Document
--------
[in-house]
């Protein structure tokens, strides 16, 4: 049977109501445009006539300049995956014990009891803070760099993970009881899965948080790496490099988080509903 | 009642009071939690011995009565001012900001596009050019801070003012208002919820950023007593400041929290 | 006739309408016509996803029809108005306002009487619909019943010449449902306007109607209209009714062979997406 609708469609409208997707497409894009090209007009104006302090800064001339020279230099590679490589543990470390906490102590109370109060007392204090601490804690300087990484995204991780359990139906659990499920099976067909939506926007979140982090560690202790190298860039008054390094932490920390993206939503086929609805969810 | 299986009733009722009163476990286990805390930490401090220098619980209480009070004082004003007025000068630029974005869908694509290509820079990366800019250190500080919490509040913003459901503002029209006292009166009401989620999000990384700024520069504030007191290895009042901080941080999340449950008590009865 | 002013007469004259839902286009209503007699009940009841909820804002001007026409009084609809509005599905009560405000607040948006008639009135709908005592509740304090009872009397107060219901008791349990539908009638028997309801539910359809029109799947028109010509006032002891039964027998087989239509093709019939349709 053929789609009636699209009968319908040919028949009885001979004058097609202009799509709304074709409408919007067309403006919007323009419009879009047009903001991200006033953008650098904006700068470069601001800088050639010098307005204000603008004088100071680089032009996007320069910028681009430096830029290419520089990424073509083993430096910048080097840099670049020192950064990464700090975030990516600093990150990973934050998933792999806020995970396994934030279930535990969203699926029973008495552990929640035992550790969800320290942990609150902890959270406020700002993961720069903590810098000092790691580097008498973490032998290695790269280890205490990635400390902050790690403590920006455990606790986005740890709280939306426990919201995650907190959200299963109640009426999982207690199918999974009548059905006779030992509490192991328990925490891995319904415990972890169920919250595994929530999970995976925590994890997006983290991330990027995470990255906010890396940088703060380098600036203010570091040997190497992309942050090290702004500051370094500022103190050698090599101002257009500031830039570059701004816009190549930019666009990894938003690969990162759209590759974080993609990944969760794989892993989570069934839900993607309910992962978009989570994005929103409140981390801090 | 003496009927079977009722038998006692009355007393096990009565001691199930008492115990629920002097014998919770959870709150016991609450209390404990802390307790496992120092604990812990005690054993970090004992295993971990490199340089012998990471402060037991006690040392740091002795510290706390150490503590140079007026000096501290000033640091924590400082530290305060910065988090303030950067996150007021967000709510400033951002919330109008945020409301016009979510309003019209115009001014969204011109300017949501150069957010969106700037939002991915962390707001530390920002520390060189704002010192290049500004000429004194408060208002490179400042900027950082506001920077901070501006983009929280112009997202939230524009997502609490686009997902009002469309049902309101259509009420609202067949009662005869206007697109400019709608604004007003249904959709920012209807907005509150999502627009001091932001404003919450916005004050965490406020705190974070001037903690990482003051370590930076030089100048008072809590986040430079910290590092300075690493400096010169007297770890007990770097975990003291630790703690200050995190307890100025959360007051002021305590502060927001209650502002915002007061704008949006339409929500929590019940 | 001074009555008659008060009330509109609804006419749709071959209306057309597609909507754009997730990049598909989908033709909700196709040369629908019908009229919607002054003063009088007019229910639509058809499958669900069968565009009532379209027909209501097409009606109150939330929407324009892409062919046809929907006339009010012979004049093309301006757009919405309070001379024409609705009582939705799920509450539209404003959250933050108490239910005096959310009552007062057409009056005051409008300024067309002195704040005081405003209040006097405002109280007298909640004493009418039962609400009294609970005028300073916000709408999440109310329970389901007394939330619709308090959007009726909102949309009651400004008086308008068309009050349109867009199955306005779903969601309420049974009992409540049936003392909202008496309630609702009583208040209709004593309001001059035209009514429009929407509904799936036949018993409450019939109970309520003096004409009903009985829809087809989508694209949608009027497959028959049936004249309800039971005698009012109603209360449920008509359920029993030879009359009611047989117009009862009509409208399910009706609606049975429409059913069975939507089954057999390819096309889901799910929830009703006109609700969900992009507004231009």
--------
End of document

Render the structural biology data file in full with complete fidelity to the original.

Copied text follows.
[in-house]
């Protein structure tokens, strides 16, 4: 049977109501445009006539300049995956014990009891803070760099993970009881899965948080790496490099988080509903 | 009642009071939690011995009565001012900001596009050019801070003012208002919820950023007593400041929290 | 006739309408016509996803029809108005306002009487619909019943010449449902306007109607209209009714062979997406 609708469609409208997707497409894009090209007009104006302090800064001339020279230099590679490589543990470390906490102590109370109060007392204090601490804690300087990484995204991780359990139906659990499920099976067909939506926007979140982090560690202790190298860039008054390094932490920390993206939503086929609805969810 | 299986009733009722009163476990286990805390930490401090220098619980209480009070004082004003007025000068630029974005869908694509290509820079990366800019250190500080919490509040913003459901503002029209006292009166009401989620999000990384700024520069504030007191290895009042901080941080999340449950008590009865 | 002013007469004259839902286009209503007699009940009841909820804002001007026409009084609809509005599905009560405000607040948006008639009135709908005592509740304090009872009397107060219901008791349990539908009638028997309801539910359809029109799947028109010509006032002891039964027998087989239509093709019939349709 053929789609009636699209009968319908040919028949009885001979004058097609202009799509709304074709409408919007067309403006919007323009419009879009047009903001991200006033953008650098904006700068470069601001800088050639010098307005204000603008004088100071680089032009996007320069910028681009430096830029290419520089990424073509083993430096910048080097840099670049020192950064990464700090975030990516600093990150990973934050998933792999806020995970396994934030279930535990969203699926029973008495552990929640035992550790969800320290942990609150902890959270406020700002993961720069903590810098000092790691580097008498973490032998290695790269280890205490990635400390902050790690403590920006455990606790986005740890709280939306426990919201995650907190959200299963109640009426999982207690199918999974009548059905006779030992509490192991328990925490891995319904415990972890169920919250595994929530999970995976925590994890997006983290991330990027995470990255906010890396940088703060380098600036203010570091040997190497992309942050090290702004500051370094500022103190050698090599101002257009500031830039570059701004816009190549930019666009990894938003690969990162759209590759974080993609990944969760794989892993989570069934839900993607309910992962978009989570994005929103409140981390801090 | 003496009927079977009722038998006692009355007393096990009565001691199930008492115990629920002097014998919770959870709150016991609450209390404990802390307790496992120092604990812990005690054993970090004992295993971990490199340089012998990471402060037991006690040392740091002795510290706390150490503590140079007026000096501290000033640091924590400082530290305060910065988090303030950067996150007021967000709510400033951002919330109008945020409301016009979510309003019209115009001014969204011109300017949501150069957010969106700037939002991915962390707001530390920002520390060189704002010192290049500004000429004194408060208002490179400042900027950082506001920077901070501006983009929280112009997202939230524009997502609490686009997902009002469309049902309101259509009420609202067949009662005869206007697109400019709608604004007003249904959709920012209807907005509150999502627009001091932001404003919450916005004050965490406020705190974070001037903690990482003051370590930076030089100048008072809590986040430079910290590092300075690493400096010169007297770890007990770097975990003291630790703690200050995190307890100025959360007051002021305590502060927001209650502002915002007061704008949006339409929500929590019940 | 001074009555008659008060009330509109609804006419749709071959209306057309597609909507754009997730990049598909989908033709909700196709040369629908019908009229919607002054003063009088007019229910639509058809499958669900069968565009009532379209027909209501097409009606109150939330929407324009892409062919046809929907006339009010012979004049093309301006757009919405309070001379024409609705009582939705799920509450539209404003959250933050108490239910005096959310009552007062057409009056005051409008300024067309002195704040005081405003209040006097405002109280007298909640004493009418039962609400009294609970005028300073916000709408999440109310329970389901007394939330619709308090959007009726909102949309009651400004008086308008068309009050349109867009199955306005779903969601309420049974009992409540049936003392909202008496309630609702009583208040209709004593309001001059035209009514429009929407509904799936036949018993409450019939109970309520003096004409009903009985829809087809989508694209949608009027497959028959049936004249309800039971005698009012109603209360449920008509359920029993030879009359009611047989117009009862009509409208399910009706609606049975429409059913069975939507089954057999390819096309889901799910929830009703006109609700969900992009507004231009």